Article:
Tesla recalls 90,000 Model S cars due to single faulty seatbelt

A photo taken at the Tesla Motors Model S delivery ceremony event.
A Tesla Model S nears the end of the production line.

Tesla Motors is recalling its entire Model S fleet after a broken seat belt was discovered by a European owner in one of the models earlier this month.

The electric car company has issued a worldwide voluntary recall to every one of its Model S sedans on the road, a precaution taken due to the single report from Europe that a seatbelt wasn’t assembled properly.

The European owner of the Model S sedan discovered the faulty seatbelt after the person sitting in the front passenger seat turned to talk to other passengers in the rear seats, and their seatbelt became disconnected.

Tesla said the vehicle was not involved in a crash and there were no injuries, but stated that “however, in the event of a crash, a seatbelt in this condition would not provide full protection.”

In reaction to the discovery of the faulty seatbelt, Tesla sent an email to all 90,000 Model S owners worldwide urging them to visit one of the company’s service centres for a safety inspection.

Tesla said it had not found the same seatbelt problem in any of the 3000 vehicles it has inspected, but despite this assurance the mass recall was conducted as a “proactive and cautionary measure”.

The 90,000 vehicle recall is the largest undertaken by Tesla, which last called back the Model S in January 2014 when the company discovered that faulty home wiring could cause its chargers to overheat and cause a fire.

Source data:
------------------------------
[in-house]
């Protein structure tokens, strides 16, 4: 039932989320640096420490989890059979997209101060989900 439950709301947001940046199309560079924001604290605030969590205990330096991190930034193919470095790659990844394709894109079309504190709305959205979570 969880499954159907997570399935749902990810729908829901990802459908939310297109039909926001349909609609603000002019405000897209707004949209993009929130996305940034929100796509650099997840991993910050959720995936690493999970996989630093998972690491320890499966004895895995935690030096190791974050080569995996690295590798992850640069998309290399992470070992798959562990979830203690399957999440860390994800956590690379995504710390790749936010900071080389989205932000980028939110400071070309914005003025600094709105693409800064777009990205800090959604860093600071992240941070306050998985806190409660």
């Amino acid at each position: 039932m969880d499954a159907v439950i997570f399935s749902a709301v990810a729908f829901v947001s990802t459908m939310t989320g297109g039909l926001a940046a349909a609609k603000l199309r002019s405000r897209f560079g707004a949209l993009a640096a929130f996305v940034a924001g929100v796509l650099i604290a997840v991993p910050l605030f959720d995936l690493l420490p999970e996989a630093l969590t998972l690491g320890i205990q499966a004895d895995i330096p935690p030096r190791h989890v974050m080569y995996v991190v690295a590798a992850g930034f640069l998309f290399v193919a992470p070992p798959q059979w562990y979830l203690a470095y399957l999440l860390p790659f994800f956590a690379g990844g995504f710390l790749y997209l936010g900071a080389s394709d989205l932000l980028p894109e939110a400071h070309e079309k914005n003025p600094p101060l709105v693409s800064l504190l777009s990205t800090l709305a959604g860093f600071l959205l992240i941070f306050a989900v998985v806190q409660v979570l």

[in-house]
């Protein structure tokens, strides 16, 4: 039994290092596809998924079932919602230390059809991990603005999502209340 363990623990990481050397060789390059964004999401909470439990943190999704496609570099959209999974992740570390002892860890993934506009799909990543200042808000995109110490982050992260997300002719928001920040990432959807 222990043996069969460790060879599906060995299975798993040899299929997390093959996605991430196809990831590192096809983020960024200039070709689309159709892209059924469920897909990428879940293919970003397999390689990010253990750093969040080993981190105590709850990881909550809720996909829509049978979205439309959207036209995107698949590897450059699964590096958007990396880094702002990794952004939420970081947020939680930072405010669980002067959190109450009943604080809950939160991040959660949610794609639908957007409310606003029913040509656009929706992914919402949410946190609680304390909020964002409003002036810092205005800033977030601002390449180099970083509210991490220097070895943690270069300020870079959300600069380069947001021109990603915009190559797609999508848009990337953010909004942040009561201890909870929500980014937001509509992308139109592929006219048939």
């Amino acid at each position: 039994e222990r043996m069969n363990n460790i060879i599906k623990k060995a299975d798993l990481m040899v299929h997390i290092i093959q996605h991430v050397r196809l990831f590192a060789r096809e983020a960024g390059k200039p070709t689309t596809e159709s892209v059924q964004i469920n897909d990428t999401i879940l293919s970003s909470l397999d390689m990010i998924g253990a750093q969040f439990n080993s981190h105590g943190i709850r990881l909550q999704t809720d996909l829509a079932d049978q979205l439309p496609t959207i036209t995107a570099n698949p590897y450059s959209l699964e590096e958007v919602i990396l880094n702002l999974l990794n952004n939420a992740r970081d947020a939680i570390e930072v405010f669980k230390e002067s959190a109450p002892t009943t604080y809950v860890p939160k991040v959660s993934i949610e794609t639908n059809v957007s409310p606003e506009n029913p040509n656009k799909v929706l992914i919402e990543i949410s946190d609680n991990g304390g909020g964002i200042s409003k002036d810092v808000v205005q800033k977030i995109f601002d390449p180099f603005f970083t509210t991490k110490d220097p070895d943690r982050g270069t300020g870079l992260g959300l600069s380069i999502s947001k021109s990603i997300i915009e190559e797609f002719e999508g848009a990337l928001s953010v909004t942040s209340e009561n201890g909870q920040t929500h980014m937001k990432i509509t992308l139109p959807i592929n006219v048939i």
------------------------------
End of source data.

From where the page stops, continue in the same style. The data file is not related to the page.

To prevent this problem, Tesla installed a battery shield on the Model S in 2014 but didn’t issue a formal recall.

Model S seatbelt issue explained

In regards to the faulty seatbelt found in Europe, Tesla said in an official statement that “a bolt that connects the outboard lap pretensioner, which pulls the seatbelt tight in the event of an accident, wasn’t assembled properly.”

Tesla were taking no chances by undertaking the massive recall of its Model S sedans.

“We expect the vast majority of seat belts to be fine, but out of an abundance of caution, we want to take a look,” a Tesla spokesman said.

“This is above and beyond what is traditional in the industry, but everyone from Elon Musk (Tesla CEO) on down agrees  that the fact this appeared on even a single vehicle is unacceptable to Tesla.”

Tesla has taken its own lead in regards to its recall announcement, as the National Highway Traffic Safety Administration was notified of the Europe incident, but didn’t order Tesla to issue a recall as the company had done it themselves.

The conviction of Tesla to issue a recall as a result of just one incident goes against the grain of the auto industry.

While vehicle recalls are extremely common, it sometimes takes hundreds of complaints for other car companies to be prompted into action.

Tesla’s joins fellow car companies such as Hyundai and Toyota in having to recently recall problem models.

Hyundai had to recently recall 304,900 Sonatas to fix a problem with the brake lights, while Toyota recalled more than 30,000 Avalon, Avalon Hybrid, Lexus ES350 and ES300h  vehicles because the collision avoidance system can wrongly activate when the radar picks up a steel joint or plate in the roadway and can slam on the brakes.

And Ford this week announced it is recalling nearly 452,000 midsize cars because of a potential fuel tank leak. The recall covers certain 2010 to 2011 Ford Fusion and Mercury Milan sedans built in Mexico from July 21, 2008 through March 4, 2011.